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I have a Samsung HM1300 headset and want to emulate the call button signal via a microcontroller.

Here is a pic of the inside of the headset:

Device PCB

(Original)

The gold button is the call button. I see the solder points (the 4 points around the button). Do you think it's plausible to solder other wires to those points? I would like to simulate a button press via an Arduino to the Bluetooth headset by soldering wires to the current button circuitry.

What do you think? If I am not clear on the question, please let me know.

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  • \$\begingroup\$ It is possible, if you figure out which pin goes where. If the button is between ground and a pull-up resistor, it can be triggered with a small NPN or N transistor. \$\endgroup\$ – venny Sep 28 '14 at 18:19
  • \$\begingroup\$ Any ideas on how to solder such small points without damaging the board? As far as figuring out which pin goes where, a multimeter should do the trick correct? \$\endgroup\$ – tabchas Sep 28 '14 at 18:21
  • \$\begingroup\$ I can see which pins are being shorted. \$\endgroup\$ – tabchas Sep 28 '14 at 18:21
  • \$\begingroup\$ It is not enough, you need to know which side is positive/negative and strong/weak. Soldering to such small points can be done, preferably under a microscope, with a very thin wire that is glued to the board afterwards. \$\endgroup\$ – venny Sep 28 '14 at 18:26
  • \$\begingroup\$ @venny I just used a multimeter, and found which ports are being shorted. After finding that out, I used a jumper wire and shorted the ports manually, and the button was triggered on my phone. To simulate this short, I can use a standard NPN/PNP transistor correct? \$\endgroup\$ – tabchas Sep 28 '14 at 21:10
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It looks plausible.

Measure the button size, and try to find some at a distributer, look at their datasheet to ensure their is nothing weird happening (like a hidden order connection). That will also tell you the pins configuration.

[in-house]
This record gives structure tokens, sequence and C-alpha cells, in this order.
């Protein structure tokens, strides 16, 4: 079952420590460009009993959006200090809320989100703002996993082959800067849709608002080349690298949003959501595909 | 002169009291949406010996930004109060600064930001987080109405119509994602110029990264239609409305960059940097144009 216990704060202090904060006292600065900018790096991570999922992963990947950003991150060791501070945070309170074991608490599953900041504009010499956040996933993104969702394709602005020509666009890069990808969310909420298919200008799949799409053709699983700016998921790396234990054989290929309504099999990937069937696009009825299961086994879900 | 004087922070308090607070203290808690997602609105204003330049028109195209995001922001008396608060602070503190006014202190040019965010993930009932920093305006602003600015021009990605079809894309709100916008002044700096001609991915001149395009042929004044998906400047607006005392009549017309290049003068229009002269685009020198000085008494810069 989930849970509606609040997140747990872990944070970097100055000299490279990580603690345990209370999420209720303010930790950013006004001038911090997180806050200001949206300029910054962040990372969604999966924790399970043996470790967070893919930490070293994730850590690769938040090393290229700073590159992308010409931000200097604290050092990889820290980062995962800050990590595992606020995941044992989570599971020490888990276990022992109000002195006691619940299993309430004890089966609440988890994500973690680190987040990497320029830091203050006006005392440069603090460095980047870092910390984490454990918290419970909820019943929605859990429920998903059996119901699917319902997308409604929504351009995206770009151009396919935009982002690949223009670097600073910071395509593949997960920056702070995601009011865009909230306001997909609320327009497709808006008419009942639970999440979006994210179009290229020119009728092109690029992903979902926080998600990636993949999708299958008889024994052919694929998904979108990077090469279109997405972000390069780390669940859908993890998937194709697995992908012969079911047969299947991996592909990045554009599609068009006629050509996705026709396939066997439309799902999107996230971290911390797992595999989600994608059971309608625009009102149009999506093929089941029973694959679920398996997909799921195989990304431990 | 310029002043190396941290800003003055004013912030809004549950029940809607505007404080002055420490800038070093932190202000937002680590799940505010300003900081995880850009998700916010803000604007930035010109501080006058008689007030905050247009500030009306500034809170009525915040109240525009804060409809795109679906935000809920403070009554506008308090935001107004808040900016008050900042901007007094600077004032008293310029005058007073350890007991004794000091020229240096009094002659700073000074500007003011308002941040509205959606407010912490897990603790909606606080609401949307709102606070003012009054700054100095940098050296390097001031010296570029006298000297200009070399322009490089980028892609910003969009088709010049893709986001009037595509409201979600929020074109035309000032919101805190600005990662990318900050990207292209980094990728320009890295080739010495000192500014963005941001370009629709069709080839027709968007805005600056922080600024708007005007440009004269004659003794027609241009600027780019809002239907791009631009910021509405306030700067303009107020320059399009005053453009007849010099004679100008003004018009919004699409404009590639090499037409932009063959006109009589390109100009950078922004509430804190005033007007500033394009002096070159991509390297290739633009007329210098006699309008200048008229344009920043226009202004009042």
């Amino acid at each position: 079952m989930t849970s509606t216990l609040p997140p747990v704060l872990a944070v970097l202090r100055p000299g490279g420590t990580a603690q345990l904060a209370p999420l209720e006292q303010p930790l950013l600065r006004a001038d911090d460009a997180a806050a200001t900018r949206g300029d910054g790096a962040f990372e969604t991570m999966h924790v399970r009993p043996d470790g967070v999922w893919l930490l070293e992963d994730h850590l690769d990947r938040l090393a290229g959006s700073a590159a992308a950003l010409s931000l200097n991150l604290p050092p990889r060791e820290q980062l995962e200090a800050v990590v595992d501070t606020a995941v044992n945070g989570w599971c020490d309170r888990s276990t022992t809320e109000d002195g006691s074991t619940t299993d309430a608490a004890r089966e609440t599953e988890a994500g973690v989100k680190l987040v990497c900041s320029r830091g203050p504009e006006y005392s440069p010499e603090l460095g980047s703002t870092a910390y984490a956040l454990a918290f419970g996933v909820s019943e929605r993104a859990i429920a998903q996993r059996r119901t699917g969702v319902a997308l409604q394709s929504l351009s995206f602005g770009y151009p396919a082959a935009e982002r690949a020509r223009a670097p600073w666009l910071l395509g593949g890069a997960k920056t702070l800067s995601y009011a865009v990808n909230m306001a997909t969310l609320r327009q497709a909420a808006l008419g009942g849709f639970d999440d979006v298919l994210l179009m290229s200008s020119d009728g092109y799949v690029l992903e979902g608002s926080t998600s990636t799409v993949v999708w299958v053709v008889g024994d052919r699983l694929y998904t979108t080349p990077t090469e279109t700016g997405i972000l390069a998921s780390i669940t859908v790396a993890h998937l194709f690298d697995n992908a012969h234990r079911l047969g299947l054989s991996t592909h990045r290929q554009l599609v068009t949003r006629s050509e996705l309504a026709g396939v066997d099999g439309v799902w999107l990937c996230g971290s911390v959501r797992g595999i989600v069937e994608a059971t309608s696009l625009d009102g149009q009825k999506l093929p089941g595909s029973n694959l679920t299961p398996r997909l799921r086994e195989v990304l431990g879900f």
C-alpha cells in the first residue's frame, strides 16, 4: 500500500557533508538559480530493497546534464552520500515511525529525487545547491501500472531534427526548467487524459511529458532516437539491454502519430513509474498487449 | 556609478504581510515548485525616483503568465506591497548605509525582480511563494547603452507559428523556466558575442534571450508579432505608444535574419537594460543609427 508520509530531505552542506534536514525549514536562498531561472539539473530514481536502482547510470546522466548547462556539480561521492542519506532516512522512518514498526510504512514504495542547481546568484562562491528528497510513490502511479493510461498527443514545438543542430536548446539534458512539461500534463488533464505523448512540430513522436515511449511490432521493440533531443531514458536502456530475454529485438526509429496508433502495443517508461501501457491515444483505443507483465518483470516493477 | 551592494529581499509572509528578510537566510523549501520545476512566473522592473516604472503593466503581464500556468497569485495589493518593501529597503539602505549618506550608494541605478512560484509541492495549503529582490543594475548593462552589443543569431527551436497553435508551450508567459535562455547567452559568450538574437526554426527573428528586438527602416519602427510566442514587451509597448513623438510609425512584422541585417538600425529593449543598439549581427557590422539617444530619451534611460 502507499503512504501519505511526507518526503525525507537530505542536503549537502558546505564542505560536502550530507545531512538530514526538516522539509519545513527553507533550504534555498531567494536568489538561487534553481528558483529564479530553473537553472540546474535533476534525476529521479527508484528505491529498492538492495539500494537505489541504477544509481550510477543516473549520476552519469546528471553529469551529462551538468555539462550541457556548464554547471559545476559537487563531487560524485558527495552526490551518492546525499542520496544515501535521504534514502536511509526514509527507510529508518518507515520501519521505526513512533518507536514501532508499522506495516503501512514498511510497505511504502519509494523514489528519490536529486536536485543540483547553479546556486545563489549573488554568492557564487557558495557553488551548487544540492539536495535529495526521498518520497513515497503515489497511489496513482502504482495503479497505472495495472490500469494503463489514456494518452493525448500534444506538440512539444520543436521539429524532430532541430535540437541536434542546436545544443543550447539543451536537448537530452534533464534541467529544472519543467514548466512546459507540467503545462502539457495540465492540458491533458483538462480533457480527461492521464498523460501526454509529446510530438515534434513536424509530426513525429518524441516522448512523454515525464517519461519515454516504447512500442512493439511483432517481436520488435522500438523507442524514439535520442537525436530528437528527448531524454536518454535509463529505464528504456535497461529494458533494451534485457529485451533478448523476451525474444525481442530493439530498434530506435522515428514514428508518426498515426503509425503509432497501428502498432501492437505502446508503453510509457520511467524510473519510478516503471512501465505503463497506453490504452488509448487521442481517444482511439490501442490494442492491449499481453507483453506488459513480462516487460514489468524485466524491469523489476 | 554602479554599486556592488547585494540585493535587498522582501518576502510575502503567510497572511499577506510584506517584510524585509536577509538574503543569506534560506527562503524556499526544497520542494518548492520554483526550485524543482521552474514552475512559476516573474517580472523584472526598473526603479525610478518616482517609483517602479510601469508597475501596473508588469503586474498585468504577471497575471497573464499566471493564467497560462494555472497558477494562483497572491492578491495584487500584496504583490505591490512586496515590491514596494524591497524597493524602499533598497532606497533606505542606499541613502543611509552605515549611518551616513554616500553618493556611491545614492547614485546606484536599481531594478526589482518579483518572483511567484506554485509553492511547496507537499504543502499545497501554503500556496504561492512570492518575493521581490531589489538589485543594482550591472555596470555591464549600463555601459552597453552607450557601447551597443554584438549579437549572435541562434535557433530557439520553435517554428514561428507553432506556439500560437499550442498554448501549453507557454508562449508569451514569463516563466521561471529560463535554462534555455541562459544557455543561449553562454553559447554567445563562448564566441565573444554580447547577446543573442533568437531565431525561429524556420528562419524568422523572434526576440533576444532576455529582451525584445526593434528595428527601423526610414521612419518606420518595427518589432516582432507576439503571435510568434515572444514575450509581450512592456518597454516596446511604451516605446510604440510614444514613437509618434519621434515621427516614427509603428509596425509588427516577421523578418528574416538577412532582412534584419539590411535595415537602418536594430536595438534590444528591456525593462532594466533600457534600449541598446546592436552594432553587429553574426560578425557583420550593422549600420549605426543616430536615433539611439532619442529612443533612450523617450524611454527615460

You might get more confident by practicing on similar buttons, so order some. .

If they are big enough, tack-solder them onto some stripboard/veroboard and practice the modification on them, as well as driving the signal. At least hold them with blutak or hot glue. Practice on them to get a feel for what you are doing. Too much heat might damage the PCB, so try to enue you can do the job with a few seconds on heat.

Use a voltmeter, very carefully, to figure out what the switch is doing. It will either be 'high' (say 3.3V), and when pushed goes 'low' (say 0V), or vice versa.

If it is a simple signal pull-up or pull-down, then you could do that with either an N-Channle or P-Channel MOSFET, which are easy to drive from an Arduino pin, or an NPN/PNP transistor.

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  • \$\begingroup\$ I just used a multimeter, and found which ports are being shorted. After finding that out, I used a jumper wire and shorted the ports manually, and the button was triggered on my phone. To simulate this short, I can use a standard NPN/PNP transistor correct? \$\endgroup\$ – tabchas Sep 28 '14 at 20:38

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